Ferry company Stena Line has announced that it will run the world’s first ship powered by methanol in order to reduce emissions.
The company, in co-operation with engine manufacturer Wärtsilä and methanol producer and supplier Methanex Corporation, will convert a 1,500 passenger, 240 m long ferry to methanol propulsion by early 2015.
The ship will run, as it currently does, between Gothenburg in Sweden and Kiel in Germany.
The conversion works, which are expected to take six weeks and cost €22m (US$28m), will take place at Remontova shipyard in Poland in January 2015.
The project will be financially supported by the European Union’s “motorways of the seas” initiative.
Stena Line CEO Carl-Johan Hagman said: “We are constantly evaluating different fuels for the future and to be first in the world with a methanol conversion is a big step towards sustainable transportation.”
The engine will be ‘dual fuel’, using methanol as the vessel’s main fuel grade but with the ability to use Marine Gas Oil as backup.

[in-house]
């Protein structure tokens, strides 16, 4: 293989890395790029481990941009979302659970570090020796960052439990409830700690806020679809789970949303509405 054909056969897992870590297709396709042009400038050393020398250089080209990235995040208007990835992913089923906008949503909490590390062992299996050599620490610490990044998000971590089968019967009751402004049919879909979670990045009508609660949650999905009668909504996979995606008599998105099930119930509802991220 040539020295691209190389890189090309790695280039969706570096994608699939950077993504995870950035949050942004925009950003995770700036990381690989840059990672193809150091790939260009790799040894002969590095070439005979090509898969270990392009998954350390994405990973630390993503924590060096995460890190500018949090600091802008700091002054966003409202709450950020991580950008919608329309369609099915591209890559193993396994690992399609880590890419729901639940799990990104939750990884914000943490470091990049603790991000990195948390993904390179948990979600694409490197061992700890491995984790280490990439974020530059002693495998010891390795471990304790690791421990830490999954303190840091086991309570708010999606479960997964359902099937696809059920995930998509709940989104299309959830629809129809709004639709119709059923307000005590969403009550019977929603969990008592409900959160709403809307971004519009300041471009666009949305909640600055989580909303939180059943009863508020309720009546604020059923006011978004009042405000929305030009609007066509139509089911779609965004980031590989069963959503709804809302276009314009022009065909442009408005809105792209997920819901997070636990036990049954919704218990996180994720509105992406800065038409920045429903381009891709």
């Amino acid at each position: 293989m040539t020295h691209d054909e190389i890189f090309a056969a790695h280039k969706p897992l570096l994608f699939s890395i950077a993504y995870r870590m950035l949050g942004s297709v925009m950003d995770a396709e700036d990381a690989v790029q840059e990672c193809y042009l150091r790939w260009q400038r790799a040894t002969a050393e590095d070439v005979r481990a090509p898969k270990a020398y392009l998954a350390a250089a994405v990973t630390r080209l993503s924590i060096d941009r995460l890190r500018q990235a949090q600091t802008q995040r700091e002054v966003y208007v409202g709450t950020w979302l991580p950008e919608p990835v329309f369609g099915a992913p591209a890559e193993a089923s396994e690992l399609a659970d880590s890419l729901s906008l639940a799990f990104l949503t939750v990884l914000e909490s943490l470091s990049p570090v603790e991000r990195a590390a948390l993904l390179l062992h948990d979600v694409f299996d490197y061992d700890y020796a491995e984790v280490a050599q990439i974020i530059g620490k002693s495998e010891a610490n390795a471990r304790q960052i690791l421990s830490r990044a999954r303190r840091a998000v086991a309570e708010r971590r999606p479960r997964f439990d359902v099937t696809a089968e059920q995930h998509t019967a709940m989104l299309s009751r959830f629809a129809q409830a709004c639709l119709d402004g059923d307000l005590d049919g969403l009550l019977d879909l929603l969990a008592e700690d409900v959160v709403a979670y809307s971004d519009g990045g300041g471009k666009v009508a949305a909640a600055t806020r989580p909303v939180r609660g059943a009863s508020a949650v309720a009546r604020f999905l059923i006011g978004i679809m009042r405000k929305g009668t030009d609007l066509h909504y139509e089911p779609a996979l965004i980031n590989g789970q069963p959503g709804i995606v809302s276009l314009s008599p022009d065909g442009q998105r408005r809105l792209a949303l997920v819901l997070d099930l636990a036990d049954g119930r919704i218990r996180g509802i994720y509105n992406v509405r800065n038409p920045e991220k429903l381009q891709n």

Methanol is a clear, colorless biodegradable fuel that can be produced from natural gas, coal, “biomass” or even carbon dioxide.
The company said in a statement that by using methanol, the emissions of sulphur (SOx) will be reduced about 99%, nitrogen (NOx) 60%, particles (PM) 95% and carbon dioxide (CO2) 25% compared with today’s fuel.
From early 2015, vessels in the area around the Baltic and North Sea, known as the SECA area, will have to use fuel with very low sulphur content of 0.1% (today the fuel restriction is 1.0%).
According to Stena Line, the most common is MGO which will be about 40-50% higher in price than HFO (heavy fuel oil) which is being used today.
In parallel with the change to low-sulphur oils, Stena Line said it is running a number of projects to look at other alternative fuels and different techniques for emission purification such as LNG, electric propulsion and scrubbers.
“Due to our size we have a broad perspective on handling the new sulphur regulations and it is likely we will use some different types of solutions in the coming years. However, based on the results of the methanol project we are intending to convert additional ferries, says Stena Line CEO Carl-Johan Hagman.
He continued: “Naturally, adapting and converting Stena Lines fleet of some 40 ferries to the new regulations in the near future is a very tough task which will both take time, effort and money.
The company said that methanol’s emissions are similar to using LNG but the need for infrastructure is much less and handling is simpler.